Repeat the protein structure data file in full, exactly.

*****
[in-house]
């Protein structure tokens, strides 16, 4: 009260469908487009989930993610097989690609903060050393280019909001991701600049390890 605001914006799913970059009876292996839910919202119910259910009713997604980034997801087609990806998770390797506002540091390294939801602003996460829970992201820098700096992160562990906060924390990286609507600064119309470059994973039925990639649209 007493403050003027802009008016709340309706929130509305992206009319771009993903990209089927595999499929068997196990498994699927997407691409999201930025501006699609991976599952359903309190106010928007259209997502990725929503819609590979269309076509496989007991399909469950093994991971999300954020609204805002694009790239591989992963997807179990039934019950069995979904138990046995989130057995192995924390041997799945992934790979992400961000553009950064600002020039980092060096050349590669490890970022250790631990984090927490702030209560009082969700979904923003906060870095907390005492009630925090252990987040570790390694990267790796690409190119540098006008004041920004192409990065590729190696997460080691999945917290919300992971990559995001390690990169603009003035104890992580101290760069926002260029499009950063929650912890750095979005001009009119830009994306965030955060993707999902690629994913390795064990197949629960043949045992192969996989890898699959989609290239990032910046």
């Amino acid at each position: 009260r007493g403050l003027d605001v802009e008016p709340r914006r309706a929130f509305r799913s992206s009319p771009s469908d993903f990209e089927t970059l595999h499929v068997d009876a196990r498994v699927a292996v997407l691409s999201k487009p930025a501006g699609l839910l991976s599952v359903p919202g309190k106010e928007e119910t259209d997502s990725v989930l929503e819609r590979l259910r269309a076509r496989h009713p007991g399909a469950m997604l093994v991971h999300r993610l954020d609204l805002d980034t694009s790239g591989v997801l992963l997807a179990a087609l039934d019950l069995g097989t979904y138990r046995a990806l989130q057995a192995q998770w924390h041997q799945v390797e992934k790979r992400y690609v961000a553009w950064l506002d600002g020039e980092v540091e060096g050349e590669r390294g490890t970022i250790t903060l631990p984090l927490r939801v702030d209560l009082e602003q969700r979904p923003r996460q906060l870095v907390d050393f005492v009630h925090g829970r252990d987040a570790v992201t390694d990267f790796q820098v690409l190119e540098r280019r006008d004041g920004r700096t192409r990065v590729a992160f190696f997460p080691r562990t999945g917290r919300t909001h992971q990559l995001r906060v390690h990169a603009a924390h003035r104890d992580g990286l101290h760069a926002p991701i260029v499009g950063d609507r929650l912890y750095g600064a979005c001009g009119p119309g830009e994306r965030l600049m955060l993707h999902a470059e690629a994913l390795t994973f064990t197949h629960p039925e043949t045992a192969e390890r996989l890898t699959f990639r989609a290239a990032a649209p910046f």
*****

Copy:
[in-house]
């Protein structure tokens, strides 16, 4: 009260469908487009989930993610097989690609903060050393280019909001991701600049390890 605001914006799913970059009876292996839910919202119910259910009713997604980034997801087609990806998770390797506002540091390294939801602003996460829970992201820098700096992160562990906060924390990286609507600064119309470059994973039925990639649209 007493403050003027802009008016709340309706929130509305992206009319771009993903990209089927595999499929068997196990498994699927997407691409999201930025501006699609991976599952359903309190106010928007259209997502990725929503819609590979269309076509496989007991399909469950093994991971999300954020609204805002694009790239591989992963997807179990039934019950069995979904138990046995989130057995192995924390041997799945992934790979992400961000553009950064600002020039980092060096050349590669490890970022250790631990984090927490702030209560009082969700979904923003906060870095907390005492009630925090252990987040570790390694990267790796690409190119540098006008004041920004192409990065590729190696997460080691999945917290919300992971990559995001390690990169603009003035104890992580101290760069926002260029499009950063929650912890750095979005001009009119830009994306965030955060993707999902690629994913390795064990197949629960043949045992192969996989890898699959989609290239990032910046």
């Amino acid at each position: 009260r007493g403050l003027d605001v802009e008016p709340r914006r309706a929130f509305r799913s992206s009319p771009s469908d993903f990209e089927t970059l595999h499929v068997d009876a196990r498994v699927a292996v997407l691409s999201k487009p930025a501006g699609l839910l991976s599952v359903p919202g309190k106010e928007e119910t259209d997502s990725v989930l929503e819609r590979l259910r269309a076509r496989h009713p007991g399909a469950m997604l093994v991971h999300r993610l954020d609204l805002d980034t694009s790239g591989v997801l992963l997807a179990a087609l039934d019950l069995g097989t979904y138990r046995a990806l989130q057995a192995q998770w924390h041997q799945v390797e992934k790979r992400y690609v961000a553009w950064l506002d600002g020039e980092v540091e060096g050349e590669r390294g490890t970022i250790t903060l631990p984090l927490r939801v702030d209560l009082e602003q969700r979904p923003r996460q906060l870095v907390d050393f005492v009630h925090g829970r252990d987040a570790v992201t390694d990267f790796q820098v690409l190119e540098r280019r006008d004041g920004r700096t192409r990065v590729a992160f190696f997460p080691r562990t999945g917290r919300t909001h992971q990559l995001r906060v390690h990169a603009a924390h003035r104890d992580g990286l101290h760069a926002p991701i260029v499009g950063d609507r929650l912890y750095g600064a979005c001009g009119p119309g830009e994306r965030l600049m955060l993707h999902a470059e690629a994913l390795t994973f064990t197949h629960p039925e043949t045992a192969e390890r996989l890898t699959f990639r989609a290239a990032a649209p910046f």